A nostalgic trip of the company’s rise and fall

The Last Blockbuster (2020) Review By Mark McPherson

Published on March 26, 2021

Rating 4 /5

I doubt I have to explain the appeal of Blockbuster Video to anyone who lived through the late 20th-century. It was one of the most popular video rental store chains in the world that became such a staple of the culture. Long before the days of streaming content, consumers ventured off to the video store hoping to rent the latest film that had finished its theatrical run. Renting tapes became a Friday night ritual for many, as did the annoyance of late fees for films not being returned on time. It seemed like such a store like this would be around forever. Then it dwindled from thousands of shops across America to the last remaining one in Oregon.

The Last Blockbuster is a documentary that is a nostalgic trip of the company’s rise and fall as well as an insightful probe into the final store, still hanging on for its notoriety. We get both a history lesson and witness a day in the life of a literal Blockbuster family. The remaining Blockbuster is managed by a woman who has employed both local teenagers and her own family at the video store over the years. She walks us through a few working days in her store, trying to maintain an ancient database and teach her Gen Z employees the magic of a floppy disk. Her business witnesses a major uptick when the second to last Blockbuster in Alaska shuts its doors. Now all eyes turned directly to the Oregon location, making it a hub for nostalgia lovers to venture forth.

On the history side of things, a number of voices are tapped for various interviews, ranging from those who ran the company to long-customers of the store to filmmakers who have fond memories. Their talk of the store isn’t just a mild trot through a nostalgia rose garden either. Those involved with the company speak quite openly about the problems they faced and the challenges of DVDs by mail and streaming becoming a major competition. Of course, the question does arise if Netflix was solely responsible for the downfall. The short answer is no and the long answer is rather intriguing.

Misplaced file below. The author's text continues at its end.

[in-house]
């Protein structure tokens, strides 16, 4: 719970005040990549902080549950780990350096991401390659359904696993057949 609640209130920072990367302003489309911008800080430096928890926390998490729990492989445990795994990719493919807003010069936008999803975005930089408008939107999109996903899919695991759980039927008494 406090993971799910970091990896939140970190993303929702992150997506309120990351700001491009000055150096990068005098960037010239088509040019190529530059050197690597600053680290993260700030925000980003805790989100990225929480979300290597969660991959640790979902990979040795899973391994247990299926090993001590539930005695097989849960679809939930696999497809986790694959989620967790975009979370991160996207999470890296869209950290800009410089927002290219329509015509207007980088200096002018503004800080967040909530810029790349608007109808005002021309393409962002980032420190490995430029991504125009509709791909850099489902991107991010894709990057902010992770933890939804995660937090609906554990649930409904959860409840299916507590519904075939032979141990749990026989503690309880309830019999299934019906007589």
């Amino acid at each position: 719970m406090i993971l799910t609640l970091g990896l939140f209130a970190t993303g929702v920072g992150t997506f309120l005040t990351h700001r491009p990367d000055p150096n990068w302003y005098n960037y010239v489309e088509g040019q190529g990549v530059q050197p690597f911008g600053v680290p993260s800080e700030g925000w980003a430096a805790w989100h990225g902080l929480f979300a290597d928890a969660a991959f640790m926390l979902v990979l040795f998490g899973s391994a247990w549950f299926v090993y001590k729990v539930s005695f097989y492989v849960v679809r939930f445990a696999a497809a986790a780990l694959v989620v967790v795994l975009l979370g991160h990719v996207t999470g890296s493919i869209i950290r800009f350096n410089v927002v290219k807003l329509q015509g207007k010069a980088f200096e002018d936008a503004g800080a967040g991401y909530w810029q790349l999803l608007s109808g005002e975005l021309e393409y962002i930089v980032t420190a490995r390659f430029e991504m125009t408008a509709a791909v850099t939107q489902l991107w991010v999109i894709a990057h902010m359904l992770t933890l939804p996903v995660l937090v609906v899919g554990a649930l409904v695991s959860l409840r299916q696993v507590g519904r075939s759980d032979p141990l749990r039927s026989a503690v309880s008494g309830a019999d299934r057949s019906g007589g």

The film does only graze, however, the more compelling case against Blockbuster for how it swallowed up independent video stores, including the one in Oregon that is now the final Blockbuster. There’s just so much to Blockbuster’s rise and fall that doesn’t get a whole lot of air in this film considering the parallels of bad business practices that killed off Hollywood Video faster and led to a longer life for Family Video. I get that the film is more about Blockbuster as a company on its own but there’s a chance to explore so much more that never feels fully realized.